COLLATERAL REPAIR

January 2018

Before I even start into this piece, let me make one thing clear:  I do not accept the premise that Donald Trump is a “stable genius”.  I would not even accept the notion that he is an unstable genius, or any kind of genius, let alone the Machiavellian mastermind that one might infer from what I am about to argue here.  That being said, my appreciation for the niceties of deterrence theory provided by my outstanding undergraduate education at the University of Toronto compels me to take note of some very interesting dynamics that are developing in the world of global politics and to concede that they are without a doubt attributable to the irrationality of President Trump.

We all know the basics of nuclear deterrence theory.  Mutual assured destruction (“MAD”) as recognized between two states with overwhelming first strike capability assures us all that no rational actor would ever initiate nuclear war for fear that retaliatory annihilation would be launched before the initial strike could destroy that capability.  That, many would argue, is what saved the world in the Cuban Missile Crisis in 1963 and perhaps in many other scenarios of which the broader public has no knowledge.

The application of MAD to the current stand off with North Korea is, however, less clear cut than in the classic Cold War scenario.  Even accepting the most outrageous of Kim Jong-un’s claims with respect to the near term capability of North Korea’s nuclear arsenal, it would not be credible to believe that North Korea could muster an overwhelming strike upon the North American territory of the United States.  Nor is it plausible to believe that the intention of the North Koreans in developing this capability is to dissuade the U.S. from a first strike against the North Korean regime.  South Korea is an ally that the U.S. has sworn to protect militarily.   A nuclear strike to wipe out Kim Jong-un’s regime would necessarily result in a devastating death toll in South Korea.  Mutual assured destruction of North Korea and South Korea in the context of a U.S. nuclear strike provide sufficient deterrent without the expense and complication of North Korea acquiring nuclear capability itself.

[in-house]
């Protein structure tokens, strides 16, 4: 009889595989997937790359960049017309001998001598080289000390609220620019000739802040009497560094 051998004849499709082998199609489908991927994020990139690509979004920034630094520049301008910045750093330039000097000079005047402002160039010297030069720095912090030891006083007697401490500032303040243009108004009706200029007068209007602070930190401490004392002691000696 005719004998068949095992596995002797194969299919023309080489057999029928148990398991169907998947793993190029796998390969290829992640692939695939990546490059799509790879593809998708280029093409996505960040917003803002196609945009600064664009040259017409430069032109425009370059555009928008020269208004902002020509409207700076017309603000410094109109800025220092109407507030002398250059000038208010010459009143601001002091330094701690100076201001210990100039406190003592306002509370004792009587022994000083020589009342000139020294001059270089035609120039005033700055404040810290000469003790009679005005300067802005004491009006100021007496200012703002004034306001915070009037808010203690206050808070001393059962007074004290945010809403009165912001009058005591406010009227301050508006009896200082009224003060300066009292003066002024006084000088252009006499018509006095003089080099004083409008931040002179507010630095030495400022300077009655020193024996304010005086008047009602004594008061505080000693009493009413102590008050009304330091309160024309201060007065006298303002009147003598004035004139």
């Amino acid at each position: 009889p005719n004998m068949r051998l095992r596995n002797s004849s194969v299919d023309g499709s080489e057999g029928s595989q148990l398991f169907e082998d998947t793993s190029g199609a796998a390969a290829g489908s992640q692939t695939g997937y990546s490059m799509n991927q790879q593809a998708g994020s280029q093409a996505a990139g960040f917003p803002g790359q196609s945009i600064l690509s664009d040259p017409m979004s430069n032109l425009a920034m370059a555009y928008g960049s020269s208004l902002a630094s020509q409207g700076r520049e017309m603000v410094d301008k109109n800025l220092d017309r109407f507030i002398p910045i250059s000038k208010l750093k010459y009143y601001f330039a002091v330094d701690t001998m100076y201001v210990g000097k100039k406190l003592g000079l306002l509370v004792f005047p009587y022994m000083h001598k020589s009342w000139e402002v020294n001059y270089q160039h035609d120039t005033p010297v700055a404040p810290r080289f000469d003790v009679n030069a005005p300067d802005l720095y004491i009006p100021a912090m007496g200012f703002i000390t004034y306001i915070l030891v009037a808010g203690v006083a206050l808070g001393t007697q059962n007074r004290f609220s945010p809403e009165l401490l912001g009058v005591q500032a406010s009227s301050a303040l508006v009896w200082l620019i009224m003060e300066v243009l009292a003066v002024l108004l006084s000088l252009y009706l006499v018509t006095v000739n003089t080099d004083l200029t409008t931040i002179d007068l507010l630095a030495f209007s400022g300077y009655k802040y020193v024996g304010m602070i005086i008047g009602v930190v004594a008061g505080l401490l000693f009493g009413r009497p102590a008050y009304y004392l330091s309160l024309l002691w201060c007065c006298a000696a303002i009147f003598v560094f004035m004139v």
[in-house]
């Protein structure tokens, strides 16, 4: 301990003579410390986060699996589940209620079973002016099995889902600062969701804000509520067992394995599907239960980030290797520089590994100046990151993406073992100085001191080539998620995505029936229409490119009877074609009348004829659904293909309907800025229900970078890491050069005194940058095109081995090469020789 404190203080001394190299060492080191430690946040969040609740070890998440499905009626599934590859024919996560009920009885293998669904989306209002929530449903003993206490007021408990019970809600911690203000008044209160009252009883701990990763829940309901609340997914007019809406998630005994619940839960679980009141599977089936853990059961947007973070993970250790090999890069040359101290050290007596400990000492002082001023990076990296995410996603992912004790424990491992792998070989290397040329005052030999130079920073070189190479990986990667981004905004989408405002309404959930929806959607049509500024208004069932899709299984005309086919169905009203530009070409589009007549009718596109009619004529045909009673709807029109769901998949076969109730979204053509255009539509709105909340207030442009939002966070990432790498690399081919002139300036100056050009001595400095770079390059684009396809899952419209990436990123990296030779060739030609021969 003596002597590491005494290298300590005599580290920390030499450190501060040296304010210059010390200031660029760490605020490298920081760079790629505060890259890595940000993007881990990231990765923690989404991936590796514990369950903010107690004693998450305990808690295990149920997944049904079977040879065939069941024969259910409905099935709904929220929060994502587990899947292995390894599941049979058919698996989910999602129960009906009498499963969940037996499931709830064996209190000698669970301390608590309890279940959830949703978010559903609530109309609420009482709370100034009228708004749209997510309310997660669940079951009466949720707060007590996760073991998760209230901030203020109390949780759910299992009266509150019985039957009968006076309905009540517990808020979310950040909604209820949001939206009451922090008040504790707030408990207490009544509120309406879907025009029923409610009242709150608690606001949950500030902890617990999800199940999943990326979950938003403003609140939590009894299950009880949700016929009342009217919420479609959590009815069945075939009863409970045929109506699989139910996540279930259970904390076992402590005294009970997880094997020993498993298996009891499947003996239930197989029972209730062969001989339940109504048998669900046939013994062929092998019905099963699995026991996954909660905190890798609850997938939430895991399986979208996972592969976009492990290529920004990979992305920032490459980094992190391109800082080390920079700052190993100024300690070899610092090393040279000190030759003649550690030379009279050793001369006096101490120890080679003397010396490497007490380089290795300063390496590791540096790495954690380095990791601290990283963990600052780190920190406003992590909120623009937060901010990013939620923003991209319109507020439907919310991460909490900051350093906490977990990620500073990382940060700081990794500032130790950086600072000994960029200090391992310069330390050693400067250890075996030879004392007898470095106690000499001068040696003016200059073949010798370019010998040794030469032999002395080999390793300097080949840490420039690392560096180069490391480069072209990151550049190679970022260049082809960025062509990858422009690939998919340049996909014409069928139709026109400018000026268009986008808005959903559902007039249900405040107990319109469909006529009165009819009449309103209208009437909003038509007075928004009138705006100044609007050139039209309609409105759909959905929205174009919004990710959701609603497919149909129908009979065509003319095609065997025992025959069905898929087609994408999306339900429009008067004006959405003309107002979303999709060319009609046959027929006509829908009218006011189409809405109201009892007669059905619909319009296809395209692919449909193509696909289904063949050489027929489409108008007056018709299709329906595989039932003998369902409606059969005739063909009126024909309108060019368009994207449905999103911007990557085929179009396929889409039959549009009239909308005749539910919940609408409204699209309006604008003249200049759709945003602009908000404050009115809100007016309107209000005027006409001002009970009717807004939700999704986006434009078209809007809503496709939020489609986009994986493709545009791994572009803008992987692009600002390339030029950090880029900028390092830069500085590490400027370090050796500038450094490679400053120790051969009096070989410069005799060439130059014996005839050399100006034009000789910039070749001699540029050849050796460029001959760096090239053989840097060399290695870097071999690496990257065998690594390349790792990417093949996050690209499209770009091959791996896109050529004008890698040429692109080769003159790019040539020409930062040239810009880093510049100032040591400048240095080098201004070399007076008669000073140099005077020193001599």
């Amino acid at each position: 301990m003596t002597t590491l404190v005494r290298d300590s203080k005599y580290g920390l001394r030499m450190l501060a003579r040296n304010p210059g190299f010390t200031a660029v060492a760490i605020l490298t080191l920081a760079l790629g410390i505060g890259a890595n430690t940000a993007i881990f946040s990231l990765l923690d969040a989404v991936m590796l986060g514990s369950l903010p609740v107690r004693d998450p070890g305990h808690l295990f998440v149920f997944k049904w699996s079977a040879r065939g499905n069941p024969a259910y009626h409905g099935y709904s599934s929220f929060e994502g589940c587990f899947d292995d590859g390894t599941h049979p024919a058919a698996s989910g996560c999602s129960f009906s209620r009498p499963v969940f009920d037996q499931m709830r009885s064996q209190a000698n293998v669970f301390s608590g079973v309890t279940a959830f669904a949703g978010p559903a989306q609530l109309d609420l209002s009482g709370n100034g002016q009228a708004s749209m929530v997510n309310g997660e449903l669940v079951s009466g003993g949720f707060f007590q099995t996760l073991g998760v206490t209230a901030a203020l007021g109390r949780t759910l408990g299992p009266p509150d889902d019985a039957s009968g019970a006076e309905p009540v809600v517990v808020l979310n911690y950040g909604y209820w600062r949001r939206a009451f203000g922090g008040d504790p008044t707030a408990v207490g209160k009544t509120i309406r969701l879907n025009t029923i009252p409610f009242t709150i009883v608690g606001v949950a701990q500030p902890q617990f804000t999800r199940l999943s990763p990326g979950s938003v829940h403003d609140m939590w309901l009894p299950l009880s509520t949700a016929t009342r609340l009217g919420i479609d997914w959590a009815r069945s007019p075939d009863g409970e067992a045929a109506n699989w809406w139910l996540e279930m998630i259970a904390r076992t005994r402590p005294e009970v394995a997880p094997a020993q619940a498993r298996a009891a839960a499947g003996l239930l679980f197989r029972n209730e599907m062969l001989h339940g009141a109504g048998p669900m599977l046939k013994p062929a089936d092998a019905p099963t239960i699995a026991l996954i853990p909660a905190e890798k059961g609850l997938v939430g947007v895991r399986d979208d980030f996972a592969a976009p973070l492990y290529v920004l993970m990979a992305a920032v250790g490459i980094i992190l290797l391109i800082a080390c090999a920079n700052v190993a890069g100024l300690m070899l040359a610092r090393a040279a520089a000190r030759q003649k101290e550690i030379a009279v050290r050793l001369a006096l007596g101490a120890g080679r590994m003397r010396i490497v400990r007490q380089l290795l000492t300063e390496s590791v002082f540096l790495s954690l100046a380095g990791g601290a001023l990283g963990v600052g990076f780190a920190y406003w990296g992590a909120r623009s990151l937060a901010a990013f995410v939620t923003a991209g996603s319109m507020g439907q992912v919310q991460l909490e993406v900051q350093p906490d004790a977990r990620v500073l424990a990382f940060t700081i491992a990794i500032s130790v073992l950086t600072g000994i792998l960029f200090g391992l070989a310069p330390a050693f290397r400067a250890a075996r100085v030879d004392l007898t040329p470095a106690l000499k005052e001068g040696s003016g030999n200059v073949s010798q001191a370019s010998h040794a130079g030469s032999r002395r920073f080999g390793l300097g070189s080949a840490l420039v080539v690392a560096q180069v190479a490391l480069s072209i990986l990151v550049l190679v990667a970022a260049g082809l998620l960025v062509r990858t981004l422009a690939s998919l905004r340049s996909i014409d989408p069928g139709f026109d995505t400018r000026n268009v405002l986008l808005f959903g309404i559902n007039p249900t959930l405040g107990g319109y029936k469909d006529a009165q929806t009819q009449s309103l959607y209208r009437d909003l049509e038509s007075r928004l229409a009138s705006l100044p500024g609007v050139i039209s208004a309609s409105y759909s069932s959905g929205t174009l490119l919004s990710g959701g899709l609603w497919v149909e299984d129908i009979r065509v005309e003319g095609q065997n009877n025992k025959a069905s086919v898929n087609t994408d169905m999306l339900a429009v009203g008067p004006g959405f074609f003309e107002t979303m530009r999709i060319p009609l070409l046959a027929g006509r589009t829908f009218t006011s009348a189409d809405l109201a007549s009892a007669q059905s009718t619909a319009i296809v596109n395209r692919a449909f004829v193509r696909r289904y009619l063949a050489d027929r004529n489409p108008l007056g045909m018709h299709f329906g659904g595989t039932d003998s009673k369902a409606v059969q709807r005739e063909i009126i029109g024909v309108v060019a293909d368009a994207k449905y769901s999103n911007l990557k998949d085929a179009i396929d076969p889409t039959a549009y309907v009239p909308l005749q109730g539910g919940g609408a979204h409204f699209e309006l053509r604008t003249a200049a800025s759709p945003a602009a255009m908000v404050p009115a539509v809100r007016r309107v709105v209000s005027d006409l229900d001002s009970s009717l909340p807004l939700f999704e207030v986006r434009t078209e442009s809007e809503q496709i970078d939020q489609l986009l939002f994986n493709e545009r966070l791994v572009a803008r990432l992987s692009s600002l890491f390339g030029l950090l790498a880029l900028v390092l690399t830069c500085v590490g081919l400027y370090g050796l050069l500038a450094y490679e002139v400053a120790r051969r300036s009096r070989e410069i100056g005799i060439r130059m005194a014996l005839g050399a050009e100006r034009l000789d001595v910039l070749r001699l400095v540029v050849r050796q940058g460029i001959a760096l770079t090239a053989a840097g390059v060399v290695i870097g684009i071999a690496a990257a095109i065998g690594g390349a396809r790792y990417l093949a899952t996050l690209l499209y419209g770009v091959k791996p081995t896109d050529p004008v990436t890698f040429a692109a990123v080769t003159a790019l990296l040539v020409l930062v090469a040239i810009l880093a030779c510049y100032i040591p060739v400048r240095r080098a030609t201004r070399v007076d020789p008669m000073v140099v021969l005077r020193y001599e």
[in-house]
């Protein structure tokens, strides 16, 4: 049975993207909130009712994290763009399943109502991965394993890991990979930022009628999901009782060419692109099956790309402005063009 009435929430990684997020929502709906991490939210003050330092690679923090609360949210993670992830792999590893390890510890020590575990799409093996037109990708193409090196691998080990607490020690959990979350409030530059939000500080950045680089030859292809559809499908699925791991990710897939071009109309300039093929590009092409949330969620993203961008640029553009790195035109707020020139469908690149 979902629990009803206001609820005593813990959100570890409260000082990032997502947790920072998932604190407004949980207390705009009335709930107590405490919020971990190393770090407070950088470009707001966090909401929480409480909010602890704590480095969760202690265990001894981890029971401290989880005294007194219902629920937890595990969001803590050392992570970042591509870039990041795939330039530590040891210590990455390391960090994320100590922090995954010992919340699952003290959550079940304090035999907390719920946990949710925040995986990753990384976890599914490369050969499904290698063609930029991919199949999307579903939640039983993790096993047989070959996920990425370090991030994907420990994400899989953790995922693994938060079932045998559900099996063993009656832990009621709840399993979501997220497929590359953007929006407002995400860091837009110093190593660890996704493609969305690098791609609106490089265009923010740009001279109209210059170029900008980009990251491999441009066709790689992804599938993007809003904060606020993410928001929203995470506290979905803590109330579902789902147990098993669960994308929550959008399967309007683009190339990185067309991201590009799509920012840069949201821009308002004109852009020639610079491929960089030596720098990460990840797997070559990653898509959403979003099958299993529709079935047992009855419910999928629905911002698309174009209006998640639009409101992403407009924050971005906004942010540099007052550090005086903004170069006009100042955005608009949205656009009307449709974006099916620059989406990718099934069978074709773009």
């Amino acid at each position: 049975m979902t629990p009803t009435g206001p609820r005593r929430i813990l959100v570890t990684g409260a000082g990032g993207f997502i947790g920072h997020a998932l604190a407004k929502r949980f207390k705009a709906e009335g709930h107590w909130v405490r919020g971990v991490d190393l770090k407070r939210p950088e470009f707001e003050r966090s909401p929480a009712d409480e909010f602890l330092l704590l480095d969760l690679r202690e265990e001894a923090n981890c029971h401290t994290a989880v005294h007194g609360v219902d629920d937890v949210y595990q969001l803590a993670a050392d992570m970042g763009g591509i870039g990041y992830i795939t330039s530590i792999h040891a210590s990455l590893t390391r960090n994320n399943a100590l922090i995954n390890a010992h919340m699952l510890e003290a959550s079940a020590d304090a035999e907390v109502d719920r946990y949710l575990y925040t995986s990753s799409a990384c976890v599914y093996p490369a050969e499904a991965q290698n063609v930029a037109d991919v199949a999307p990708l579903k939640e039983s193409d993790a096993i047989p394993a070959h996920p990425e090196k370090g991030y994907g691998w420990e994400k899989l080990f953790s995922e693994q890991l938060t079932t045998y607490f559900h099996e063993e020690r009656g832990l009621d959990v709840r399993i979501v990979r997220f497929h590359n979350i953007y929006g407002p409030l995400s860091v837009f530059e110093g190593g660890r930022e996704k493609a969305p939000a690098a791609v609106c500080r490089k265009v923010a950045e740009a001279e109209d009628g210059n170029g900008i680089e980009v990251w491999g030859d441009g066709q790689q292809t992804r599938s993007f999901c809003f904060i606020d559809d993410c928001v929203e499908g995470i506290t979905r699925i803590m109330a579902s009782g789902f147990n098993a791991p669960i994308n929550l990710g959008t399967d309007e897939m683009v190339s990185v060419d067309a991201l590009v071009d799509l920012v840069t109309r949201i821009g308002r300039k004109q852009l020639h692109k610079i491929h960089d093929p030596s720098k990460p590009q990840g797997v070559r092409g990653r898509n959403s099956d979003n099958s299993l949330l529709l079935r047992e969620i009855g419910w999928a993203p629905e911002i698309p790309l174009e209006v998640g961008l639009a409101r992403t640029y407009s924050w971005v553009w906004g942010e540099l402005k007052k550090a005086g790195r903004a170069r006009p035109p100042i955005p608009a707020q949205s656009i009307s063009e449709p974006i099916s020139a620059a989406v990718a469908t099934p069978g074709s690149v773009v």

What nuclear weapons do deter, however, is a conventional targeted strike upon the regime that could conceivably degrade the conventional forces of North Korea to a level that could reduce the potential for retaliatory losses in South Korea to a level that U.S. strategists might find acceptable as a means of otherwise eliminating ongoing risk to their South Korean ally.  Of course, the acceptability of this strategy would be much different if there was any risk of a retaliatory nuclear strike to the continental U.S.  This is undoubtedly the calculus that underlies North Korea’s dogged, open and provocative attempts to develop intercontinental nuclear first strike capability.

As these attempts have accelerated in the last 20 years, successive U.S. administrations have attempted to use the carrot of increased trade and stick of trade sanctions to at best short term success.  Enter The Donald, and his school-yard style threats of “fire and fury like the world has never seen”.  His consistent refrain of “America First” has put both allies and enemies on notice that no interest has any priority approaching that of U.S. national security.  Targeting of U.S. cities will not be tolerated, even if the price of risk mitigation is the destruction of the entire Korean peninsula.

In the last few weeks, the dynamics on the peninsula have shifted dramatically.  The risk of mutual destruction of the two Koreas has become the impetus of new dialogue.  North Korean skaters will join in the PyeongChang Winter Olympcis.  They are even talking about entering a hockey team made up of players from both Koreas.  Both Seoul and Pyongchang, it seems, have realized that their mutual security might better assured by reduced peninsular tensions than from their respective reliance upon and provocation of an inwardly focussed and increasingly unpredictable America.

The Trump Administration has tweeted its way from crisis to crisis, inflicting a seemingly endless amount of collateral damage.  It would be refreshingly ironic and instructive if it manages to fumble its way to at least one collateral repair.

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